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1776, The Musical
a Musical Comedy
by Music and Lyrics by Sherman Edwards; Book by Peter Stone

COMPANY : Dorsey Theatre [WEBSITE]
VENUE : Dorsey Studio for the Performing Arts
ID# 4349

SHOWING : September 14, 2012 - October 07, 2012



"1776" is a delightful musical account of the creation and signing of the Declaration of Independence by representatives of the 13 original colonies. The 21-character musical play --19 men and two women-- is presented professionally in the intimate Dorsey theater with tuneful zest and just in time for the 2012 Elections!
For tickets and information go to or call 1-800-838-3006.

Director Sandra Ellenburg Dorsey
James Wilson David Azzarello
Edward Rutledge Hal Brody
John Hancock Lee Buechele
George Read Jonathan Cates
Cesar Rodney Stuart Culpepper
Dr. Lyman Hall Brad Dickey
Roger Sherman Bill Harding
Col. Thomas McKean Tim Link
Abigail Adams Mary Beth Morrison
John Adams David Parlier
Rev. Jonathan Witherspoon Kermit Rolisom
Thomas Jefferson Don Smith
Richard Henry Lee Tony Smithey
Martha Jefferson Whitney Umstead
Benjamin Franklin Robert Wayne
Click to Submit Cast & Crew Info for this production


Someone Open Up a Window
by playgoer
Sunday, October 7, 2012
The Dorsey Theater stinks. Literally. There's a musky, mildewy odor that hits the nostrils as soon as you enter. It does not abate as you descend the stairs into the intimate downstairs playing space. It lessens there, or you get used to it. You forget about it during the show.

"1776" is a fine book musical, and its storytelling is first-rate. Nothing in the Dorsey Theater's production harms the story, but there are a few failings. The set, designed by Tony Smithey, looks slapdash, but has a magnificent tote board borrowed from Stage II's production of the show a few years back. Costumes, by Tony Smithey and Jeff Kinard Costumes, are generally magnificent, with the baffling exception of a non-period zippered vest worn by Mr. Smithey in his role as Richard Henry Lee. Wigs, provided by Wende Cammack and Monty Schuth, run the gamut from fine to obviously wiggy.

The cast is generally fine, but contains a first-time performer whose vacant expression detracts from many a moment in the show. The casting of two roles also seems to be backwards. Stan Heaton, a ginger-haired romantic leading man type, is cast as John Dickinson, while Don Smith, a vitally forceful presence, is cast as Thomas Jefferson. I think the show would have been much stronger if the two actors had been switched. Don Smith would have been a more believable conservative antagonist of John Adams, and Stan Heaton looks remarkably like the historical Jefferson. As it is, the Jefferson and Adams of the show are cast with actors who appear each to be 15 years older than the stated ages of their characters.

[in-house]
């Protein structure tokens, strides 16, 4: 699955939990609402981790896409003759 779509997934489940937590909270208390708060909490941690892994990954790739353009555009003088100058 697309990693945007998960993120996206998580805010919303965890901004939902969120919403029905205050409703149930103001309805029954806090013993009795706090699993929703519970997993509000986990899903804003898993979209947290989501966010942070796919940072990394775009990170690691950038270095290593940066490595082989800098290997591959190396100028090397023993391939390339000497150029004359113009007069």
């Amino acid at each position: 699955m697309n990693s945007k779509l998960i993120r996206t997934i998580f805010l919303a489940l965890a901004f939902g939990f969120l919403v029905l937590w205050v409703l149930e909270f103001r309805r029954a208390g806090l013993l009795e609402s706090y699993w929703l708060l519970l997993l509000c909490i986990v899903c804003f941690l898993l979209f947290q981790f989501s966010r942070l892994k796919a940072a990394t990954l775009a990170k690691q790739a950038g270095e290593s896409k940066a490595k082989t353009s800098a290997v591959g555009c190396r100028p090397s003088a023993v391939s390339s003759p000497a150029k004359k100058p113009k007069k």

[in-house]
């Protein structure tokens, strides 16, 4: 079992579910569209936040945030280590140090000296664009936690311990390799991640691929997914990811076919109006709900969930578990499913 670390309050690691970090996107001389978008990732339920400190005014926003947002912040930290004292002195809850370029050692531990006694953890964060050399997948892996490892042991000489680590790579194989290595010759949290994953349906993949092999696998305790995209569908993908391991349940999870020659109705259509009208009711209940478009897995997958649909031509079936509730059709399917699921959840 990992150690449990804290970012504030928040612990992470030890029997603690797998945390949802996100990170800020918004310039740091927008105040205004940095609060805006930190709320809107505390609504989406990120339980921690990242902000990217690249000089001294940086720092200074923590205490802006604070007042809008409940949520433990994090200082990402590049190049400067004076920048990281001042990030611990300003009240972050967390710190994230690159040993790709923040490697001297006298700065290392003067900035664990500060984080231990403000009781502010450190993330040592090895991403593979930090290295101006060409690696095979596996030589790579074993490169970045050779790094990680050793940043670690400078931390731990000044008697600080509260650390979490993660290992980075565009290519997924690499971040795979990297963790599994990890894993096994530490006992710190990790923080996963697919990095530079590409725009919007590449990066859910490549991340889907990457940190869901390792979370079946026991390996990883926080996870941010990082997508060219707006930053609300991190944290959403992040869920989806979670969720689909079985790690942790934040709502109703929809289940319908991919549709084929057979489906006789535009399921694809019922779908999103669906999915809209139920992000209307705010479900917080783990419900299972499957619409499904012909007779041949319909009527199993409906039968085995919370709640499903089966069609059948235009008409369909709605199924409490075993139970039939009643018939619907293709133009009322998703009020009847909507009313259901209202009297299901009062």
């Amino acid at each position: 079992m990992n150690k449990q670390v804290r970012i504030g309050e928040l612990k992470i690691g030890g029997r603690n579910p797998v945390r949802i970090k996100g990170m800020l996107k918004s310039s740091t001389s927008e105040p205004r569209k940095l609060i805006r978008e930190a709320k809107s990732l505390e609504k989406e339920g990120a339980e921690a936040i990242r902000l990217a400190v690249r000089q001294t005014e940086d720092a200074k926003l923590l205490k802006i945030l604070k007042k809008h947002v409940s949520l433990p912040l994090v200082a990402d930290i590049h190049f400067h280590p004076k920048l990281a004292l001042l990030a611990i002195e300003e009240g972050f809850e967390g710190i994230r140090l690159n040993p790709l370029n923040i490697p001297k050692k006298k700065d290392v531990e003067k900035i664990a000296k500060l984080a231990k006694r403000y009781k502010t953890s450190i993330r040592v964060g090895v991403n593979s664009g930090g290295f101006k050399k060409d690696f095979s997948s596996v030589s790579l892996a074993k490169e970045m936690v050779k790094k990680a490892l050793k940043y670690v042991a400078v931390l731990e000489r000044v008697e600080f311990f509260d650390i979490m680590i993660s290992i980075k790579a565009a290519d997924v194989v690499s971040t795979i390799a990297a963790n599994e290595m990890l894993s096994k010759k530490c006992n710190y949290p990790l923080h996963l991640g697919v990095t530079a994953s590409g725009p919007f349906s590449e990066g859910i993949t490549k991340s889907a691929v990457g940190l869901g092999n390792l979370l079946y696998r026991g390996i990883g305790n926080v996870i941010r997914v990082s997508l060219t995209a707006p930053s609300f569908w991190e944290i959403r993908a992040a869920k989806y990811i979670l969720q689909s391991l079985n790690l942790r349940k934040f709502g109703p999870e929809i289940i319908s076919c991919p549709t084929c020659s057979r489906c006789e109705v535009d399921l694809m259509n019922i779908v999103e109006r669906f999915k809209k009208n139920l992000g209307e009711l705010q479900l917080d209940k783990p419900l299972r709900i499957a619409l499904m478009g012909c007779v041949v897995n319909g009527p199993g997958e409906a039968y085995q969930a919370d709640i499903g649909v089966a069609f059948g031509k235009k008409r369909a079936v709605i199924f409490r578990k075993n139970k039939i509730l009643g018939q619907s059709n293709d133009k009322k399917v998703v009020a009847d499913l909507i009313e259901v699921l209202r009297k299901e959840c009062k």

There's a lot of good in the show. When the pros are onstage together, there's magic. David Parlier, as John Adams, has created a believable, consistent character, as has Robert Wayne as Benjamin Franklin. The two women of the cast also do fine work. Mary Beth Morrison, as Abigail Adams, brings a freshness and strength to her role. Whitney Umstead Sinkule also does a delightful job of acting. Both women have terrific voices, as does Mr. Wayne. Mr. Parlier's voice is a bit reedy, but he uses it to great effect. Chorally, the show sounds great. Accompaniment, provided by Patrick Hutchinson and Sean VanMeter, is quite effective, with the exception of some obviously synth-toned violin strains.

For such a small space, an ambitious lighting scheme has been designed by Chris Whittle. Focused lights and spotlight beams provide atmosphere in the more intimate moments, while overall lighting does a good job of illuminating the general action. The lighting is one of the more professional elements of the show.

"1776" is a Tony-winning musical that has held up well. Dorsey Theater's production is a mixture of professional and amateurish portions that don't blend particularly well, but which do the job of telling the story. With David Parlier and Robert Wayne in the forefront, the enjoyment level reaches the sky. Otherwise, the enjoyment level is a bit more earth-bound. Still, all in all, this is a good production of a musical everyone interested in American musical theatre should see. [POST A COMMENT REGARDING THIS REVIEW]


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